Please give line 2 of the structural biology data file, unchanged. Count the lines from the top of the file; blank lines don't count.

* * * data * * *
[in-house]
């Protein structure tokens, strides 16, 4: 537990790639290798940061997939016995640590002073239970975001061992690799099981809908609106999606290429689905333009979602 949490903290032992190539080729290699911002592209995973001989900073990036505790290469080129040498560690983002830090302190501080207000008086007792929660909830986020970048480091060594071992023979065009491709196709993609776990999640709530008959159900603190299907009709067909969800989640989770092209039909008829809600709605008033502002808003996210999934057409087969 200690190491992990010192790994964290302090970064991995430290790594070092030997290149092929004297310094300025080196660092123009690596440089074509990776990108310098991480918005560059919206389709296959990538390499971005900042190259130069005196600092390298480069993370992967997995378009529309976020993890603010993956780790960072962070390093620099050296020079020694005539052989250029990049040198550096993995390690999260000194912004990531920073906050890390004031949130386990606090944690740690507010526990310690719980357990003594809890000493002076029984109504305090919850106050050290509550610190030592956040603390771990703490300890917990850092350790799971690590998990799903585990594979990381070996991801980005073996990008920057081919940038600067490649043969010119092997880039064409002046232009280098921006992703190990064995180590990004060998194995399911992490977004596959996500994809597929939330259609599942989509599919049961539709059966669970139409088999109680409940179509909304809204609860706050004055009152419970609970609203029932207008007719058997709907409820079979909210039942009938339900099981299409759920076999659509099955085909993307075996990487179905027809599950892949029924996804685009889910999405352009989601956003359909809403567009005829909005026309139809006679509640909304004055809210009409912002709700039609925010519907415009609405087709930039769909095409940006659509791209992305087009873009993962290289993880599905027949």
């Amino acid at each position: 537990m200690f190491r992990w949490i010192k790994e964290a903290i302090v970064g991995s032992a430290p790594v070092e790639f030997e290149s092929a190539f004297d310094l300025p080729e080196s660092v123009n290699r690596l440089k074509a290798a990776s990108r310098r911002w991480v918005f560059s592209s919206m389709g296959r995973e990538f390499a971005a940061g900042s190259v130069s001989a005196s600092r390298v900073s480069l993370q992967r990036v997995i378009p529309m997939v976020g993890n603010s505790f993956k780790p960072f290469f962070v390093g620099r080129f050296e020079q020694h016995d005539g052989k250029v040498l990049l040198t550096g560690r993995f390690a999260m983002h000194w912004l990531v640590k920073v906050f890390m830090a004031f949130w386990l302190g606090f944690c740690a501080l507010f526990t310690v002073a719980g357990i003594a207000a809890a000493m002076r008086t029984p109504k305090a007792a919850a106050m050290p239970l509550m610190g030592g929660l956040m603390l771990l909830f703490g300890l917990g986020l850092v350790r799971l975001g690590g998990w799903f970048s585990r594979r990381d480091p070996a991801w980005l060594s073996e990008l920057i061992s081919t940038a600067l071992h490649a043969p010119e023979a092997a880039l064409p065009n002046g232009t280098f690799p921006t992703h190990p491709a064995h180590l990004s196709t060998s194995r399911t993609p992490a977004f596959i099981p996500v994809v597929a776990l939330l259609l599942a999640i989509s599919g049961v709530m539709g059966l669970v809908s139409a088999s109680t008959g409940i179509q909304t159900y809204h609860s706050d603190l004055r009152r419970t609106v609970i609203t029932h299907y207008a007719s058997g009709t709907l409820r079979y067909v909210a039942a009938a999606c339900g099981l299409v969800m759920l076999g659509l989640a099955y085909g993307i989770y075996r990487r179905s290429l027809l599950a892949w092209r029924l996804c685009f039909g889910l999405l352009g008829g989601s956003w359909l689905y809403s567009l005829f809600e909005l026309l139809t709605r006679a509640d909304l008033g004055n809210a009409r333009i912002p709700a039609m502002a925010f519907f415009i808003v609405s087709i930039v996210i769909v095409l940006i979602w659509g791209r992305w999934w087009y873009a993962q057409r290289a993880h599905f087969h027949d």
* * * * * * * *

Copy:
């Protein structure tokens, strides 16, 4: 537990790639290798940061997939016995640590002073239970975001061992690799099981809908609106999606290429689905333009979602 949490903290032992190539080729290699911002592209995973001989900073990036505790290469080129040498560690983002830090302190501080207000008086007792929660909830986020970048480091060594071992023979065009491709196709993609776990999640709530008959159900603190299907009709067909969800989640989770092209039909008829809600709605008033502002808003996210999934057409087969 200690190491992990010192790994964290302090970064991995430290790594070092030997290149092929004297310094300025080196660092123009690596440089074509990776990108310098991480918005560059919206389709296959990538390499971005900042190259130069005196600092390298480069993370992967997995378009529309976020993890603010993956780790960072962070390093620099050296020079020694005539052989250029990049040198550096993995390690999260000194912004990531920073906050890390004031949130386990606090944690740690507010526990310690719980357990003594809890000493002076029984109504305090919850106050050290509550610190030592956040603390771990703490300890917990850092350790799971690590998990799903585990594979990381070996991801980005073996990008920057081919940038600067490649043969010119092997880039064409002046232009280098921006992703190990064995180590990004060998194995399911992490977004596959996500994809597929939330259609599942989509599919049961539709059966669970139409088999109680409940179509909304809204609860706050004055009152419970609970609203029932207008007719058997709907409820079979909210039942009938339900099981299409759920076999659509099955085909993307075996990487179905027809599950892949029924996804685009889910999405352009989601956003359909809403567009005829909005026309139809006679509640909304004055809210009409912002709700039609925010519907415009609405087709930039769909095409940006659509791209992305087009873009993962290289993880599905027949």